Trump threatens to cut 'whole relationship' with China

Nikkei
(ĐTTCO) - US 'very strongly' considering delisting mainland companies, president says

A close-up of U.S. President Donald Trump's notes shows where the word "Corona" was crossed out and replaced with "Chinese" to describe the new virus during a briefing at the White House on March 19. (Washington Post via Getty Images)

A close-up of U.S. President Donald Trump's notes shows where the word "Corona" was crossed out and replaced with "Chinese" to describe the new virus during a briefing at the White House on March 19. (Washington Post via Getty Images)

U.S. President Donald Trump said Thursday that he is currently not on speaking terms with Chinese President Xi Jinping and that Washington could go as far as severing the "whole relationship" with Beijing if trade relations do not improve.

"I have a very good relationship [with Xi] but I just -- right now I don't want to speak to him," Trump told Fox Business in a morning interview at the White House. "I don't want to speak to him."

Reiterating his oft-repeated view that China is "ripping us off," the American president said that "there are many things we could do" about it.

"We could cut off the whole relationship," he said. "Now if you did, what would happen? You'd save $500 billion, if you cut off the whole relationship."

Trump did not explain what he meant by "the whole relationship," but the $500 billion figure suggests that he might have been referring to trade. He has tweeted in the past that "we lose 500 Billion Dollars" a year to China on trade. The American goods trade deficit with China peaked in 2018 at $419.5 billion, U.S. Census Bureau statistics show.

Trump's comments Thursday came as calls for retaliation against China mount in Washington, especially in his own Republican Party. The pandemic has also turned a spotlight on American reliance on Chinese supply chains for needed items, including medical equipment and drugs.

Trump said China's failure to contain COVID-19 within its own borders changed how he felt about the "phase one" trade agreement with Beijing, which he had touted as a win when it was signed in January.

"So I make a great trade deal, and now I say it just doesn't feel the same to me," he said. "The ink was barely dry, and the plague came over, and it doesn't feel the same to me."

Even as the coronavirus takes an economic toll on both countries, Trump said the U.S. will not budge on the agreement's target for Chinese purchases of American goods.

"They said, somewhere, I see they'd like to renegotiate the deal," he said. "We're not gonna renegotiate."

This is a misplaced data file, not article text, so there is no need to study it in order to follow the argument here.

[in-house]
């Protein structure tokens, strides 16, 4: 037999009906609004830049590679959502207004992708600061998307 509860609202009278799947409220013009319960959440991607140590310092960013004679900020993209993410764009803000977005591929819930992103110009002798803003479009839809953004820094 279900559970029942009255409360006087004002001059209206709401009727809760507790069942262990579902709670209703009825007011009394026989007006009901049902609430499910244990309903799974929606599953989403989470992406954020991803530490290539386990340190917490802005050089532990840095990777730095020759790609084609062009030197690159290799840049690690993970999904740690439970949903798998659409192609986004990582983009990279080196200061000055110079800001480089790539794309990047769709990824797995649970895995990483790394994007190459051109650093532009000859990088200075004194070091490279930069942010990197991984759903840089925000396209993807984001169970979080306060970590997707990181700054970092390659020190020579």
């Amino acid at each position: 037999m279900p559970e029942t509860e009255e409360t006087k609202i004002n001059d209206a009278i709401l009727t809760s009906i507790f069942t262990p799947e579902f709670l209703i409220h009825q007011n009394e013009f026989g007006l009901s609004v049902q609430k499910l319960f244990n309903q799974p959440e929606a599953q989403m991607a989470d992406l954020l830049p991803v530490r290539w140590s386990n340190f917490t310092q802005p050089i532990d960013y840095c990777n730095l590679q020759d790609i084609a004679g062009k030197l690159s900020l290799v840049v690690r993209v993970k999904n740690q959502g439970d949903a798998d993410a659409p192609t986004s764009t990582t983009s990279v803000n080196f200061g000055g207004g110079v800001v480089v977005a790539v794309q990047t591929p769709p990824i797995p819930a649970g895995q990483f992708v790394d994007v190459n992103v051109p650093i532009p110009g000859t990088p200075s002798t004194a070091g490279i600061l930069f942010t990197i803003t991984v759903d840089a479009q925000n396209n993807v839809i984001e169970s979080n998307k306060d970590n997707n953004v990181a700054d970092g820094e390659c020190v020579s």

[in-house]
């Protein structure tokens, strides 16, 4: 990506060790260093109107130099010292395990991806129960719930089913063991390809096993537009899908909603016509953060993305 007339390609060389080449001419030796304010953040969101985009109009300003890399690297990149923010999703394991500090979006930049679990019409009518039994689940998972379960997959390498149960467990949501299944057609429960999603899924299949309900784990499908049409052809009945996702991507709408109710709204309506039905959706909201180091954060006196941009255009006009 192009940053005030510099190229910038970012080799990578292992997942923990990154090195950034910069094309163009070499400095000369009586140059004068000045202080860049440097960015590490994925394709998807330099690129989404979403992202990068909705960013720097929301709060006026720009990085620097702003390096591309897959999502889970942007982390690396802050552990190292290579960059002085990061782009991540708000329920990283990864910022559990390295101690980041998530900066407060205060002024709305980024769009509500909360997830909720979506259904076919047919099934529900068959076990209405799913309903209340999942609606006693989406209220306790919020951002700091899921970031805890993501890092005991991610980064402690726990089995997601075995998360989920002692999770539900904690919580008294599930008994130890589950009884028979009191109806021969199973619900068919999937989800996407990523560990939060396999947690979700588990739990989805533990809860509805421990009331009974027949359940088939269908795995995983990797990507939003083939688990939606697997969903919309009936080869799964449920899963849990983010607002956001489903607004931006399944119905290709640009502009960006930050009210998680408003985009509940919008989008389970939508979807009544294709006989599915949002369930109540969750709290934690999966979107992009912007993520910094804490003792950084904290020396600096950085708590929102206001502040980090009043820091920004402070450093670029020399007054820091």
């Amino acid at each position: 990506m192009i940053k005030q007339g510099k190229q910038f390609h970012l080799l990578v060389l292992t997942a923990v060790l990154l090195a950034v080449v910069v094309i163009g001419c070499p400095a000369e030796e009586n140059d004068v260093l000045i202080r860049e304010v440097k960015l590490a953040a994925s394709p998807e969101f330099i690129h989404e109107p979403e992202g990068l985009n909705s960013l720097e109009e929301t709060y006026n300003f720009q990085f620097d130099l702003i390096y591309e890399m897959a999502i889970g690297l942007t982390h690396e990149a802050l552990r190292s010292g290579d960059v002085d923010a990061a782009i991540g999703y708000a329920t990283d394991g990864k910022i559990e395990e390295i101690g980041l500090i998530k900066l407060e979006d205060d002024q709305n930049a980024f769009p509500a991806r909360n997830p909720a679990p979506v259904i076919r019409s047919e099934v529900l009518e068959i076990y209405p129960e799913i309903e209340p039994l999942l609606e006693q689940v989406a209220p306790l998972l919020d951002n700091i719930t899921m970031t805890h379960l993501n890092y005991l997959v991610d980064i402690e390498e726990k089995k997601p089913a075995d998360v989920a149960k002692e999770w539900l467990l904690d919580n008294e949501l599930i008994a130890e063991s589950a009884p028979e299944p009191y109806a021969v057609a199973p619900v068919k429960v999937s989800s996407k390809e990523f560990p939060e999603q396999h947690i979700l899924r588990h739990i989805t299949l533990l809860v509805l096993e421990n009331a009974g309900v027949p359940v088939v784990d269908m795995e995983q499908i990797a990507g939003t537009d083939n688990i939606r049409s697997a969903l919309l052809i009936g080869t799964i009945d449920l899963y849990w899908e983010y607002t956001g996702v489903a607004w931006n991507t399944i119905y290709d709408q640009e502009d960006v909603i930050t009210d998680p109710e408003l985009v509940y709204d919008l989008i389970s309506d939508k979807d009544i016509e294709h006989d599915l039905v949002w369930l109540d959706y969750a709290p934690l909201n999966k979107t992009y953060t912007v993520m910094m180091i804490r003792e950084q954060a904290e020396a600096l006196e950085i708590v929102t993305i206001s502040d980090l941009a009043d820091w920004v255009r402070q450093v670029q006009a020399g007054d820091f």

The agreement has China buying an additional $200 billion in American goods over a two-year period in exchange for rollbacks of U.S. tariffs.

American exports of goods to China fell about 15% on the year for the first three months of 2020, according to official U.S. data, raising concerns over Beijing's ability to hit the mark.

Their trade negotiators emerged from last week's check-in talks with different messages. Beijing accentuated goodwill on both sides, while Washington maintained that obligations must be met on time.

In Thursday's interview, Trump also said the administration is looking "very strongly" into delisting Chinese companies in New York if they fail to follow accounting rules.

But he then expressed reservations, right after calling it "pretty amazing" that Chinese companies like Alibaba Group Holding have such access to U.S. capital without having to report their earnings "the way an American company does," as the interviewer put it.

"Let's say we do that, right? So what are they gonna do? They're gonna move their listing to London or someplace else."

The idea of forcing Chinese public companies off the main American exchanges made headlines last September as an option considered by the White House, when trade tensions were at a high point, though the Treasury Department said it had no such plans.

Noise around such a move as part of a financial decoupling with China grew after a bipartisan group of American lawmakers introduced legislation last summer that would eventually delist Chinese companies out of compliance with U.S. accounting and oversight regulations.

A recent accounting scandal involved $310 million in fabricated sales at China's Starbucks challenger, Nasdaq-listed Luckin Coffee, renewed these discussions.

While an immediate delisting ultimatum is unlikely, as it would send shock waves across financial markets, the proposed legislation "could gain momentum over the summer as the Trump administration looks for ways to hold China accountable for the coronavirus outbreak," wrote Michael Hirson, practice head for China and Northeast Asia at New York-based consulting firm Eurasia Group, in a note.

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